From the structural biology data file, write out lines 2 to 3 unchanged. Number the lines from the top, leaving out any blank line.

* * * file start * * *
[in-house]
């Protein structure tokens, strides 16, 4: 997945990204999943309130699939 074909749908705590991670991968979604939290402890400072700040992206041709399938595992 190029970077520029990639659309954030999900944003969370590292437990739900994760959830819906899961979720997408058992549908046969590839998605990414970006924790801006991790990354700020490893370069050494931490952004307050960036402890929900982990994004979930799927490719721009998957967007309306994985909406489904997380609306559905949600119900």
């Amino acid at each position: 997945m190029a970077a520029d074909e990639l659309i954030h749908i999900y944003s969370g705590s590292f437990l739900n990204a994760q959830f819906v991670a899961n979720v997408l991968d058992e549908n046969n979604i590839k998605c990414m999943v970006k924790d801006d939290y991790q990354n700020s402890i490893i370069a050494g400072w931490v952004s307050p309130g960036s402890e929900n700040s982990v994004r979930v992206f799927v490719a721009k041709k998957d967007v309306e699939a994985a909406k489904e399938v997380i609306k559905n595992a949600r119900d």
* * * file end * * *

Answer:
């Protein structure tokens, strides 16, 4: 997945990204999943309130699939 074909749908705590991670991968979604939290402890400072700040992206041709399938595992 190029970077520029990639659309954030999900944003969370590292437990739900994760959830819906899961979720997408058992549908046969590839998605990414970006924790801006991790990354700020490893370069050494931490952004307050960036402890929900982990994004979930799927490719721009998957967007309306994985909406489904997380609306559905949600119900």
């Amino acid at each position: 997945m190029a970077a520029d074909e990639l659309i954030h749908i999900y944003s969370g705590s590292f437990l739900n990204a994760q959830f819906v991670a899961n979720v997408l991968d058992e549908n046969n979604i590839k998605c990414m999943v970006k924790d801006d939290y991790q990354n700020s402890i490893i370069a050494g400072w931490v952004s307050p309130g960036s402890e929900n700040s982990v994004r979930v992206f799927v490719a721009k041709k998957d967007v309306e699939a994985a909406k489904e399938v997380i609306k559905n595992a949600r119900d």